(To see a list of all my Top Ten stories in Africa for 2014, click here.)
The epidemic started in March and will likely continue well into this year, but the spread is slowing and increased public understandings have reduced global fears and improved people’s sensitivities to poverty and war.
Today just under 7,900 people have died of ebola from a known 20,000+ cases in seven countries: Liberia, Guinea, Sierra Leone, Nigeria, the US, Mali and the UK.
The UK’s case occurred just this weekend as a health worker in Glasgow became sick after returning home as a volunteer in West Africa.
Of the nine people who became sick with ebola in the United States, one died; more than 3,400 have died in Liberia and 2,700 in neighboring Sierra Leone; 1,700 in Guinea and eight in neighboring Nigeria.
That makes the U.S. the only country where this specific outbreak has caused a death outside of West Africa. Not Kenya, not Tanzania, not South Africa. Just the U.S.
The public’s control of its initial panic comes from a growing understanding that the disease while extremely serious is not uniquely so.
Had polio, HIV, SARS, MERS or even the current flu epidemic in the U.S. broken out in this part of Africa at this same time, it is likely an epidemic would have occurred just as it did with ebola.
The control of the disease is relatively simple where hardly more than a basic public health infrastructure exists, as was demonstrated in Nigeria. Similarly so in the U.S., where another lesson was learned:
Health care in the U.S. – at least at one hospital in Texas – is not what it’s ranked up to be.
A month ago I wrote ebola’s “Epilogue.”
As explained then, this was not an epilogue to the outbreak in West Africa, which is likely to continue for some time. Rather, it was an epilogue to the irrational concepts of what this outbreak was exactly.
Initially, the world panicked.
Fox News, not exactly your Bible of Reality, reported in late September that there could be more than a million cases as of … today. But note that the Fox report was based, if in a skewed way, on a CDC report.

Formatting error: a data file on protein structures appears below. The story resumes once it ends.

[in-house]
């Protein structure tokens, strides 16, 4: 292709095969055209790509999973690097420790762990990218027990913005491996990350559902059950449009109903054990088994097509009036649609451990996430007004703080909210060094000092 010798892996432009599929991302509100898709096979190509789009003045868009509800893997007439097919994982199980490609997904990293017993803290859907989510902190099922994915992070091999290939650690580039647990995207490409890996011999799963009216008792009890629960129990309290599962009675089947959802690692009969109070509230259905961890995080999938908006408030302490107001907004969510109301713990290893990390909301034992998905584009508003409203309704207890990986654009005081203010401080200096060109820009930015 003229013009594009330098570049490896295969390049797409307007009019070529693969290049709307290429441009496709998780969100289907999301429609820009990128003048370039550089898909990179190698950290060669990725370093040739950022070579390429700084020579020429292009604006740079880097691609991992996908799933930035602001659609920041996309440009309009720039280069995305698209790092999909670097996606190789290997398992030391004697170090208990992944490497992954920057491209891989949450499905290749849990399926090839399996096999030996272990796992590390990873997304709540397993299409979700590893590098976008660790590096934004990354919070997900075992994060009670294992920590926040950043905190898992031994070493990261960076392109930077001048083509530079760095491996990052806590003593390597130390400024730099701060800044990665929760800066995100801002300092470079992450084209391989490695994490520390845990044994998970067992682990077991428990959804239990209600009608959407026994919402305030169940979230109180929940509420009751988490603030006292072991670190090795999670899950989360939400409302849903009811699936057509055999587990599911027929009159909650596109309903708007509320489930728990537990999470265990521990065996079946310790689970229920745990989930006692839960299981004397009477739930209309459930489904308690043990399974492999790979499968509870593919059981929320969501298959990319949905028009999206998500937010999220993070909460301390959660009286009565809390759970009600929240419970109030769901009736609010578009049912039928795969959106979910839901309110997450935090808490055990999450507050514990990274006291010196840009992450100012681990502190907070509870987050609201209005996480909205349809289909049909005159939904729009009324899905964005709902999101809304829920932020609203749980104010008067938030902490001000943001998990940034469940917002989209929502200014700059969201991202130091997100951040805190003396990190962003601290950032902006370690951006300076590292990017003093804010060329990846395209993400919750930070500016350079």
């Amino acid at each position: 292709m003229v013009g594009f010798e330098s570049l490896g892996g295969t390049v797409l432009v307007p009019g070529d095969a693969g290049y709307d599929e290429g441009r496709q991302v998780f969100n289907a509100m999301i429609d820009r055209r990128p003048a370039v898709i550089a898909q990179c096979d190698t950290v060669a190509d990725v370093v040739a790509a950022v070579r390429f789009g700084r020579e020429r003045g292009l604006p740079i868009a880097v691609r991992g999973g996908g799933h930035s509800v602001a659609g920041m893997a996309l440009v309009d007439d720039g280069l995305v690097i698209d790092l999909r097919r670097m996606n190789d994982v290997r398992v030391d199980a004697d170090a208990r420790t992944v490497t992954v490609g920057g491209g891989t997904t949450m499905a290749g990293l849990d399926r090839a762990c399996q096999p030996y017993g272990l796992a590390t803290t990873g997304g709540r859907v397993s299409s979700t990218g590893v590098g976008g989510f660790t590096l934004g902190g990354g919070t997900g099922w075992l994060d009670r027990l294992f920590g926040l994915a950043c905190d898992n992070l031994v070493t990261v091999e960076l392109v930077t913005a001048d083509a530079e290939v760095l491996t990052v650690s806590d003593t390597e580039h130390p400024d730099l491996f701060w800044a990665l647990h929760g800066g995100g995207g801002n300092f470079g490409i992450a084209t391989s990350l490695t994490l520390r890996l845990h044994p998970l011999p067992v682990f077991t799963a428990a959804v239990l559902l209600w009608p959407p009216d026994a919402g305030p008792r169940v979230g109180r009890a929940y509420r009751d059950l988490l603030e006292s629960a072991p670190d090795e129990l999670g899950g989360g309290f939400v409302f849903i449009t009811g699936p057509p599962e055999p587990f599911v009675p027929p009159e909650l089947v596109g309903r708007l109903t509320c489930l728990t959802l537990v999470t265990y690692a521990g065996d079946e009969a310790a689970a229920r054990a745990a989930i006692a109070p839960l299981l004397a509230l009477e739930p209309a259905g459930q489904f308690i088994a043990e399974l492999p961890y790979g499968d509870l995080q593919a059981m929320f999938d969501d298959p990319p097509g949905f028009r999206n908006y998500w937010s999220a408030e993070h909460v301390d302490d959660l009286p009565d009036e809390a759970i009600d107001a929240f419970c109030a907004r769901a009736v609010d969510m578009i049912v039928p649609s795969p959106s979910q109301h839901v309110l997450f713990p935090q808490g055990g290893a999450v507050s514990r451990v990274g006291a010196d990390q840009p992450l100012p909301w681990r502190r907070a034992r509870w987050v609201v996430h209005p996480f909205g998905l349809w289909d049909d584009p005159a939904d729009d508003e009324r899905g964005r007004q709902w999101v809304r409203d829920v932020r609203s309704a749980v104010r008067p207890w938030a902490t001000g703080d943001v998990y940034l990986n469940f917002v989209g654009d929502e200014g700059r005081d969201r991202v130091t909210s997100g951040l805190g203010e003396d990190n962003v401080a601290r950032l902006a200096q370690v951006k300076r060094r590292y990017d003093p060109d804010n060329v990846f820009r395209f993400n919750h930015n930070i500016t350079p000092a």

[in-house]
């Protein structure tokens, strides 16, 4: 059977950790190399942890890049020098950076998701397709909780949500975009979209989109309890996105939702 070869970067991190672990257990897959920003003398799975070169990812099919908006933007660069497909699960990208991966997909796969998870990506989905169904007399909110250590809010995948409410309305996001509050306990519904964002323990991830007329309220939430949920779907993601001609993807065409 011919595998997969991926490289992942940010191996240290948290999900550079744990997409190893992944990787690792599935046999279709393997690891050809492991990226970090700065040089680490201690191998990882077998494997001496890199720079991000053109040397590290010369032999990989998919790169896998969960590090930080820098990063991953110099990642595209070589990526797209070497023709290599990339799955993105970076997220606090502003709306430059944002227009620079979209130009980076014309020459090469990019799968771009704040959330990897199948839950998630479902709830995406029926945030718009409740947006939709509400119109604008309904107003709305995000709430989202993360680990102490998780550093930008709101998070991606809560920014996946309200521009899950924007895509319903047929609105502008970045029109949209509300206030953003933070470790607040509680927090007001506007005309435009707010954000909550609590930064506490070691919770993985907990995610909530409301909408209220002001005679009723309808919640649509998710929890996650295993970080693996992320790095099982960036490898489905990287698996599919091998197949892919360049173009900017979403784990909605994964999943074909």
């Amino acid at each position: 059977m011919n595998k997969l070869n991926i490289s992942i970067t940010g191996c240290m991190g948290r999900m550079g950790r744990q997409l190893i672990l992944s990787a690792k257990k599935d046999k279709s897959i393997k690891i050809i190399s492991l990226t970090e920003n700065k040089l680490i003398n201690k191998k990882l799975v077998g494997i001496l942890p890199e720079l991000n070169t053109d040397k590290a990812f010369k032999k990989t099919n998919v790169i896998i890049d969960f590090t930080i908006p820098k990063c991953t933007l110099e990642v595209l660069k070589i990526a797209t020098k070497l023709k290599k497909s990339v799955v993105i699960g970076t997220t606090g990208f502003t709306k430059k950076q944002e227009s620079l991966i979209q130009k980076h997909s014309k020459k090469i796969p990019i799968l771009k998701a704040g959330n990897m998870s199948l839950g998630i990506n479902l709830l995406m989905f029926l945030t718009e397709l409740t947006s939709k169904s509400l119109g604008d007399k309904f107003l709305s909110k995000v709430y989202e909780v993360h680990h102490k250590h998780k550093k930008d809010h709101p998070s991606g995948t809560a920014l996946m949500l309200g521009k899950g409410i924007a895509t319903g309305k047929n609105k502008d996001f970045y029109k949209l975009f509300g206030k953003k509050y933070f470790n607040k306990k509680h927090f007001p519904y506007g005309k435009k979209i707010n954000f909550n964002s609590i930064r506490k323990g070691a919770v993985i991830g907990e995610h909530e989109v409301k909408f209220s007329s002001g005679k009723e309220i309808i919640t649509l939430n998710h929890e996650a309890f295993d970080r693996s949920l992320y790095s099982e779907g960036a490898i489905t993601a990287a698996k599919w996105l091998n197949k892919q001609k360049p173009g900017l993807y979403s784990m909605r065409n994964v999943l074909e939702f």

As school opened this fall, Americans in remote farm country in Nebraska were keeping their kids home.
American movies were taking over American’s minds. American greed for the macabre made it worse. Worldwide racism exacerbated notions that what was happening in West Africa was not the human normal.
In fact, what we learned was that an infectious disease is one of the best long-term indicators of the devastation of war.
Americans know of the wars in West Africa. “Blood Diamond” was released just as the wars there were finally ending. But Americans are hesitant to embrace the magnitude of these wars, just as we are hesitant to embrace the near apocalypse we’ve caused in the Levant.
It is, in fact, that near total devastation of Liberia and Sierra Leone that among so many other horrible outcomes left a densely populated area without any public health care.
Our inability to understand that parts of the world – even in Africa – might actually be better off than us came when South Africa reported it had recently and in past outbreaks adequately treated and totally contained ebola when … in Dallas, they let it walk the street.
Nothing requires public health care as much as an outbreak of an infectious disease. We learned that inside out, I’m afraid, when we first reacted to this outbreak by believing increased monitoring at airports would be valuable.
As predicted and now as proved, it was meaningless.
We learned the power of public health policy when Chris Christie quarantined an incoming health worker, and the fallacies of knee-jerk reactions that were equally meaningless.
America as the single largest economy contributes disproportionately to the health of tourism in Africa, and African companies were spinning like tops trying to figure out what to do when the ebola panic began to effect them.
Never mind that the centers of big game safari travel, in East and southern Africa, were often more distant and cut off from the ebola centers than New York. “Africa is Africa” was the juvenile mantra.
The companies responded with equally juvenile policies that tried to protect their unthreatened backsides, although that lasted only briefly. After I and many others shook Africans back into their senses, it was a simple matter of doing what any good hotelier in San Jose, California, would do if ebola broke out there.
Because, of course, it won’t.
Some tell me I’m too calloused in my blogs about ebola. They’re dead wrong.
Just because I’m as distressed with the level of child poverty or gun homicides in the U.S. or as miffed by Americans’ fear about health care while traveling in the country that performed the first heart transplant doesn’t mean that I underestimate the severity, misery and desperation that ebola causes.
It’s just that I see that same severity, misery and desperation in many places. Like Dallas.